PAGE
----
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Cancer Res. 2009 Feb 15;69(4):1263-7; discussion 1267. doi: 10.1158/0008-5472.CAN-08-3836. Epub 2009 Feb 10.

Targeted cancer therapeutics.

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Division of Johnson and Johnson, Ortho Biotech Oncology Research and Development, Raritan, New Jersey 08869, USA. WHait@ITS.JNJ.COM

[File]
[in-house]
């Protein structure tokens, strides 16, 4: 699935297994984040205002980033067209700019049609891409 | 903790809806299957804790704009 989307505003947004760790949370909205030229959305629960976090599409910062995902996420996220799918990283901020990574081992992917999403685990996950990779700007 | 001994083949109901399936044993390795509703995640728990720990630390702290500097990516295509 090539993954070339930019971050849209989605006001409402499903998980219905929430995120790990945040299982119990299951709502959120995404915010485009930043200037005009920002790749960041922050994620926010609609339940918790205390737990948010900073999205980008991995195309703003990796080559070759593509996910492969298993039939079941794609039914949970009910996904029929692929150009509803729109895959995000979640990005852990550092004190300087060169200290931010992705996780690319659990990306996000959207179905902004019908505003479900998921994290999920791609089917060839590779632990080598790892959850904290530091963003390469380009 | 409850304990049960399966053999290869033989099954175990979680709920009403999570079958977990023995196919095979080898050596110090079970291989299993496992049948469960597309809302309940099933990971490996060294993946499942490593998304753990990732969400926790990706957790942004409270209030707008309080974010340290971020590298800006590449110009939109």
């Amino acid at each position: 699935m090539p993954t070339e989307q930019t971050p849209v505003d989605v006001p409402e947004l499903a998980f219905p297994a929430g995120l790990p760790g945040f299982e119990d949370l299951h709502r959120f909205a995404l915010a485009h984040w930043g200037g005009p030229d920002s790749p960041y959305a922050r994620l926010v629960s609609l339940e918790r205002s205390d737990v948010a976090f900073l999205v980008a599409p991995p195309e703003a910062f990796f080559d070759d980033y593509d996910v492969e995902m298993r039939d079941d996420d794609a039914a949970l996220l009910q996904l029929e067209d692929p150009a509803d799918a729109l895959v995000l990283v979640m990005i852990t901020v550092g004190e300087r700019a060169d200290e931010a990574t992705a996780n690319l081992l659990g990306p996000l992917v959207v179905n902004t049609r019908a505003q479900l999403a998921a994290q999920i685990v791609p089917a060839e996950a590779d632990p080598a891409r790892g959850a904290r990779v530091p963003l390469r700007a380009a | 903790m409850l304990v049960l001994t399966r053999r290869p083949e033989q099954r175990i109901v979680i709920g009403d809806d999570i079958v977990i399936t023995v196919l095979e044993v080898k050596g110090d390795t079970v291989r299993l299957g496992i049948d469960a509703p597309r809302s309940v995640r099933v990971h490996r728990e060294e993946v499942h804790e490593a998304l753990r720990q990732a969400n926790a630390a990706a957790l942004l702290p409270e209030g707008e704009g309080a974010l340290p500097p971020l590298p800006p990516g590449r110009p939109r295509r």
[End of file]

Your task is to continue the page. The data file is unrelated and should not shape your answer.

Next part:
Targeted therapies can be defined as drugs developed against a specific target based on its important biological function in cancer. In contrast, nontargeted therapies are drugs identified by phenotypic screening of natural products or chemical libraries against established cancer cell lines or preclinical animal models without a priori knowledge of the target. Targeted therapies are designed to selectively inhibit a target that is abnormal in malignant compared with normal tissues; these drugs often affect proximal events in signaling pathways that drive abnormal growth and have relatively low toxicity. In contrast, nontargeted therapies affect proteins or nucleic acids that may or may not be abnormal in malignant compared with normal tissues; these drugs often target the downstream consequences of activated signaling pathways, e.g., DNA synthesis and microtubule assembly, and are toxic. Whereas targeted therapies are highly effective in selected hematopoietic malignancies, most have shown limited efficacy against complex solid tumors. In contrast, nontargeted drugs include some of the most effective yet most toxic drugs in the oncology pharmacopoeia. In the future, advances in genomics, proteomics, biology, biomarkers, chemistry, and protein engineering will coalesce to accelerate the development of increasingly selective and effective targeted therapies. Understanding the target in context will help identify biomarkers predictive of response. Finally, a detailed understanding of the target's structure and function will help anticipate and identify mechanism of drug resistance and help design drugs and combinations of drugs that retain activity.

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